Indiana Law: Landlord Rights

By Noel Shankel
Landlords in Indiana have certain rights when renting an apartment.
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Landlords in Indiana have certain rights, such as the right to evict tenants if they do not comply with the rules, regulations and guidelines dictated in the lease. In order for a written lease to be valid, both the tenant and the landlord must sign it. Although landlords have certain rights under the lease, they do not have the right to invade a tenant's privacy or disrupt such services as gas and water without a legal reason to do so.


Landlords have certain rights with leases.
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A rental lease in Indiana can either be a written contract or an oral agreement between the tenant and the landlord. If a landlord has a tenant sign a one-year lease, the tenant must pay rent for the entire year, regardless of whether he lives in the apartment for the entire time or not. If the tenant signs an open-ended lease, otherwise known as a "periodic tenancy," the landlord has the right to terminate it as long as he gives proper notice. For example, if a tenant signs a month-to-month lease, the landlord must give the tenant a month's notice before evicting him. In this case, the landlord doesn't need to provide a reason for the termination.


A landlord has the right to deduct from your security deposit.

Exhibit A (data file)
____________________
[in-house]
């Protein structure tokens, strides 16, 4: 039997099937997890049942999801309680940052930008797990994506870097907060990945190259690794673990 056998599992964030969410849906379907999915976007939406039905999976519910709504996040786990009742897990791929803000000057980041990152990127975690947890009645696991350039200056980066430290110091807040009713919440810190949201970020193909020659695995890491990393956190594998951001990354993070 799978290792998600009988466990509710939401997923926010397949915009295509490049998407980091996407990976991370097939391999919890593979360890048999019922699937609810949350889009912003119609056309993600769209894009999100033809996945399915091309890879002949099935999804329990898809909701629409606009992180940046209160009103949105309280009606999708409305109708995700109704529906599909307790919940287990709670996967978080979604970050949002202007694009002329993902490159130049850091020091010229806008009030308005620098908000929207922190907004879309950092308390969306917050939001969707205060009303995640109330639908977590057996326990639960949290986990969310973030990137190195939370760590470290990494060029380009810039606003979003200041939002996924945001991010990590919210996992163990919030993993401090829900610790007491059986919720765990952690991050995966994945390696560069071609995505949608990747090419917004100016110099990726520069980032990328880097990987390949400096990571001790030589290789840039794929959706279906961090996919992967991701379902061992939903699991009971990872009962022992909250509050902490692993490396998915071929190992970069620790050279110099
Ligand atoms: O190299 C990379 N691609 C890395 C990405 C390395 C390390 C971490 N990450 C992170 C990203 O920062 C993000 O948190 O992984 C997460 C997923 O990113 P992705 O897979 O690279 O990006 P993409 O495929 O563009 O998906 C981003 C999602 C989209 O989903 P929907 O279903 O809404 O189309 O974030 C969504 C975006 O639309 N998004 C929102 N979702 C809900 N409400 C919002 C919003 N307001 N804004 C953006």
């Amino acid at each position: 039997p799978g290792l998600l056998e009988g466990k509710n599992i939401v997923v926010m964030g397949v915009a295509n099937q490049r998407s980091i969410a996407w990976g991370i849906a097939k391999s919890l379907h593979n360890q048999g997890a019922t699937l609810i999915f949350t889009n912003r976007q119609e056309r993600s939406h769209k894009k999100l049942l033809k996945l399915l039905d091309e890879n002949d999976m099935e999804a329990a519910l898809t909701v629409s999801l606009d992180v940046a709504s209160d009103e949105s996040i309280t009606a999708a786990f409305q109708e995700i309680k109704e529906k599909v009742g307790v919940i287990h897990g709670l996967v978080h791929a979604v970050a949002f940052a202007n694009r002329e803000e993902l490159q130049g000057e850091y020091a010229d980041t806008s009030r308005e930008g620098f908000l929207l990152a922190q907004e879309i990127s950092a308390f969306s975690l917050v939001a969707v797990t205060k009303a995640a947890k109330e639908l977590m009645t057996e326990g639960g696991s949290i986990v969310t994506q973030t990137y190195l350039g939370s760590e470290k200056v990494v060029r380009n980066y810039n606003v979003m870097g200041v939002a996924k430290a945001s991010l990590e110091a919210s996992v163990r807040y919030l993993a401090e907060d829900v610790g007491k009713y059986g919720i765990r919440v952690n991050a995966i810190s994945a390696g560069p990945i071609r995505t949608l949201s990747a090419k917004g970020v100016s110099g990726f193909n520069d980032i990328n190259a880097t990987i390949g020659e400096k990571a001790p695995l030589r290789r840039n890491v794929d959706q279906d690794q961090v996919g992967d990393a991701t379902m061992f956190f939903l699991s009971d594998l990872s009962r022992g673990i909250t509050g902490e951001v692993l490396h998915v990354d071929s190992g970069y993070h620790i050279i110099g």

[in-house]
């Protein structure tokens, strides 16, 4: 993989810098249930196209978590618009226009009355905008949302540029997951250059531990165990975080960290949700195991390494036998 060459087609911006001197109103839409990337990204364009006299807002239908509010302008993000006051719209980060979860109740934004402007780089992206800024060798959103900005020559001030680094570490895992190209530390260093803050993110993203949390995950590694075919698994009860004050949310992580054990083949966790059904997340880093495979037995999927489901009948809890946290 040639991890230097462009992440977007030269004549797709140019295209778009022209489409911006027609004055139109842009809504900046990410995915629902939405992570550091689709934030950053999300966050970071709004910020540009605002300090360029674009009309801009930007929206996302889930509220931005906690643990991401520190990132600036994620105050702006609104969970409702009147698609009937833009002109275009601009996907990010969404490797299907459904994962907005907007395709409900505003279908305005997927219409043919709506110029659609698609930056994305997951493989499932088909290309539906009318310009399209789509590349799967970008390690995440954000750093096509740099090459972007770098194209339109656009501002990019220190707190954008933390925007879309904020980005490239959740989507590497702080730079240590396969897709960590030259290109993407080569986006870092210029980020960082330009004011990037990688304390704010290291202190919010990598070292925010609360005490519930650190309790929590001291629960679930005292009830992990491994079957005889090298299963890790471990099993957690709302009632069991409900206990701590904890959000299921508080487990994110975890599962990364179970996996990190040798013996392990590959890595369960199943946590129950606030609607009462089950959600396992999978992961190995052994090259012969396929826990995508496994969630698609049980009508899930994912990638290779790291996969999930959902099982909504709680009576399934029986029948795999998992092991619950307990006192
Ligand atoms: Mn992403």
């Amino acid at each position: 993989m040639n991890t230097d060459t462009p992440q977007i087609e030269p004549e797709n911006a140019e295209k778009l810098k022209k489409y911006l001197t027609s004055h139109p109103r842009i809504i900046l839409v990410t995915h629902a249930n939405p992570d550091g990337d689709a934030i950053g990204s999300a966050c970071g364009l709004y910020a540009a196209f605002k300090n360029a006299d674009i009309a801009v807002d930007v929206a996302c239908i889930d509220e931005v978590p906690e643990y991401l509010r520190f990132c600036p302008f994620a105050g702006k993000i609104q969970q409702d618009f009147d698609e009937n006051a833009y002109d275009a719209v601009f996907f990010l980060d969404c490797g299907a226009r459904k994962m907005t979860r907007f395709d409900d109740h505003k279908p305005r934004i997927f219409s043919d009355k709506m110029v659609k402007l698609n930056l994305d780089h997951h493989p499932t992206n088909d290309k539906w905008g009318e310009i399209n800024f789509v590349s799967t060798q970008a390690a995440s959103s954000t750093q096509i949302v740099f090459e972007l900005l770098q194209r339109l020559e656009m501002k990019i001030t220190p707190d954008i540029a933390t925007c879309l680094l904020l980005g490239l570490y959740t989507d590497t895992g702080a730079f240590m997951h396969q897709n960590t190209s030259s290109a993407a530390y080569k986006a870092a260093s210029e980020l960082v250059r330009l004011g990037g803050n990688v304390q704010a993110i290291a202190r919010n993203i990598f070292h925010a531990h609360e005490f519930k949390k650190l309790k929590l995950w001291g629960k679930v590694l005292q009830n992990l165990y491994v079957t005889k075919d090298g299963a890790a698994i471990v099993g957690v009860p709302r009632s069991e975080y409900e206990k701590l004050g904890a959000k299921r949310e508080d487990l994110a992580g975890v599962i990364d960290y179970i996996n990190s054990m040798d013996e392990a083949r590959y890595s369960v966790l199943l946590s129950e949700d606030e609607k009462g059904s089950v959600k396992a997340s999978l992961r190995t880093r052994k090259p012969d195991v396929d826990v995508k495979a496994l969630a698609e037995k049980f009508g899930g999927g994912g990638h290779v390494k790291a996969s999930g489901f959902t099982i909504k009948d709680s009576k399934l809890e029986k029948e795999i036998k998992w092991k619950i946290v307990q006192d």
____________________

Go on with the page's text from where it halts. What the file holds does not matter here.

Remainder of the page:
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When a tenant moves out of her apartment in Indiana, the landlord has 45 days to return her security deposit. However, the tenant must first supply the landlord with her new mailing address. The landlord has the right to deduct from the security deposit any back rent due, any damages done to the property, and any unpaid utility or sewer charges. In order for a landlord to deduct from the security deposit, he must itemize all charges and give it to the former tenant in writing.

Abandoned Property

Indiana law states that a landlord is not liable for the personal property left behind, or abandoned, by a tenant if it becomes lost or damaged. Landlords have the right to remove a tenant's property if the tenant himself does not do so. Indiana courts will determine which storage facility the landlord can move the tenant's property to. A tenant's personal property is legally deemed abandoned in Indiana if a "reasonable person" can conclude it to be as such.

New Landlord

If you are a new landlord of a building, you do not have the right to evict any tenant who has a current lease to dwell in the unit. However, you do have the same rights as the old landlord and may evict a tenant who breaks her current lease. Under the Federal Fair Housing Act (FFHA) of 1968, Indiana landlords cannot discriminate against anyone based upon race, sex, religion, national origin, handicap or familial status. However, if the building contains four or fewer units and the landlord lives in one of them, the FFHA does not apply.


Indiana landlords cannot shut off a tenant's water without just cause.
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Unless a dwelling unit has become abandoned in Indiana, the landlord does not have the right to change the locks or in any way prevent the tenant from entering. A landlord also lacks the right to shut off electricity, gas, water or other such services. However, such services can be shut off for a period of time for emergency or construction reasons. An authorized judicial order also allows the landlord to terminate services or prevent entrance into the unit by the tenant.